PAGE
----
Ramachandran: The broken mirror hypothesis and defective theory of mind are complementary. It’s like saying genetics excludes DNA, or something. They complement each other. The broken mirror theory is the one we proposed. We also proposed in the same paper that the salience landscape is defective, due to a derangement of connections between the amygdala and other limbic structures. Normally you assign zero salience to that [points to coffee] – well, it’s tasty, so I assign some salience to it – but not much salience to that [taps the table]. The brain is constructing a salience landscape, and in autism that gets messed up, for some reason. You get trivial things provoking a fight or flight response, so you get the autonomic storms that characterize autism.
MC: You did an early experiment showing mu wave suppression in one person with autism. Have you obtained any more evidence for the phenomenon since then?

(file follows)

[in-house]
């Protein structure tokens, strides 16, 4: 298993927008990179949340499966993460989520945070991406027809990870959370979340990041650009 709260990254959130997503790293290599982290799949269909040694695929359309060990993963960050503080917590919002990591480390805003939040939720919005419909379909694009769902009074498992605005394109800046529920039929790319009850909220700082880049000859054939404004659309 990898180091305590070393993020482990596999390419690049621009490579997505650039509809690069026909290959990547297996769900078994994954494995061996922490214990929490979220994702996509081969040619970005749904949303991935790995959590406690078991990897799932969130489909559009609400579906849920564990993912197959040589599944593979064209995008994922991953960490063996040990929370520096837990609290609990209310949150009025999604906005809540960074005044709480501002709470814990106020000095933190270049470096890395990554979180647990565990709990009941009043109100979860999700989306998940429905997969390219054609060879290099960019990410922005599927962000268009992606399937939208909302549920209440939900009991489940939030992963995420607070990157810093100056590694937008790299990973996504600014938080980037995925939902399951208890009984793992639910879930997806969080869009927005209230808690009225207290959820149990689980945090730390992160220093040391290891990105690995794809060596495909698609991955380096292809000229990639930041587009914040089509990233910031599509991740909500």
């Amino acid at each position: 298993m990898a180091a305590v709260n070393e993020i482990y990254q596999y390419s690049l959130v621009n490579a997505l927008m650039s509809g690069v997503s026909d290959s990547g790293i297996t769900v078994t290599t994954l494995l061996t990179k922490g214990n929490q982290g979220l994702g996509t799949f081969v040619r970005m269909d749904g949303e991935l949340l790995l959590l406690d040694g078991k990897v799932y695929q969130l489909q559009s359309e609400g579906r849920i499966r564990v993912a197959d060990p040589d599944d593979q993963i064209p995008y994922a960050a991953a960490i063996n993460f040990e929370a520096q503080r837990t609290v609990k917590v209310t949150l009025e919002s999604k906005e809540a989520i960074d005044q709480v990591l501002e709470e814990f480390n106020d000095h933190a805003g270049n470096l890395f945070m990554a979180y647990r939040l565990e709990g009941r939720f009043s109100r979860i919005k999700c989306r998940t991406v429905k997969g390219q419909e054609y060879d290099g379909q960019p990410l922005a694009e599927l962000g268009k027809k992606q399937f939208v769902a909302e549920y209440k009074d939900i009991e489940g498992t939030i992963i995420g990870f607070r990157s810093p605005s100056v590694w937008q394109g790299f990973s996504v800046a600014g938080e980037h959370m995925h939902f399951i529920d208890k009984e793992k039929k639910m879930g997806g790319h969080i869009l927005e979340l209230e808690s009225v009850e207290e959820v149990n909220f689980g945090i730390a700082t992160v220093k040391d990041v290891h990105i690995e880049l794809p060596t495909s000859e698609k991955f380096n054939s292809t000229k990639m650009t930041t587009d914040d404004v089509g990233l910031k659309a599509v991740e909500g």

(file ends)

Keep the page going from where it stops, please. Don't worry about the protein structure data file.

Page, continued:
Ramachandran: We repeated it on 25 or 30 autistic kids and got the same result, and others have found evidence supporting the idea. Mu wave suppression occurs when they perform an action, but not when they watch somebody else performing it. There are people, like Iacoboni, who used functional neuroimaging to show mu wave suppression. The salience landscape idea was proposed with Bill Hirstein, and we published that in Proceedings of the Royal Society about 10 years ago. It’s also described in our broken mirror article in Scientific American.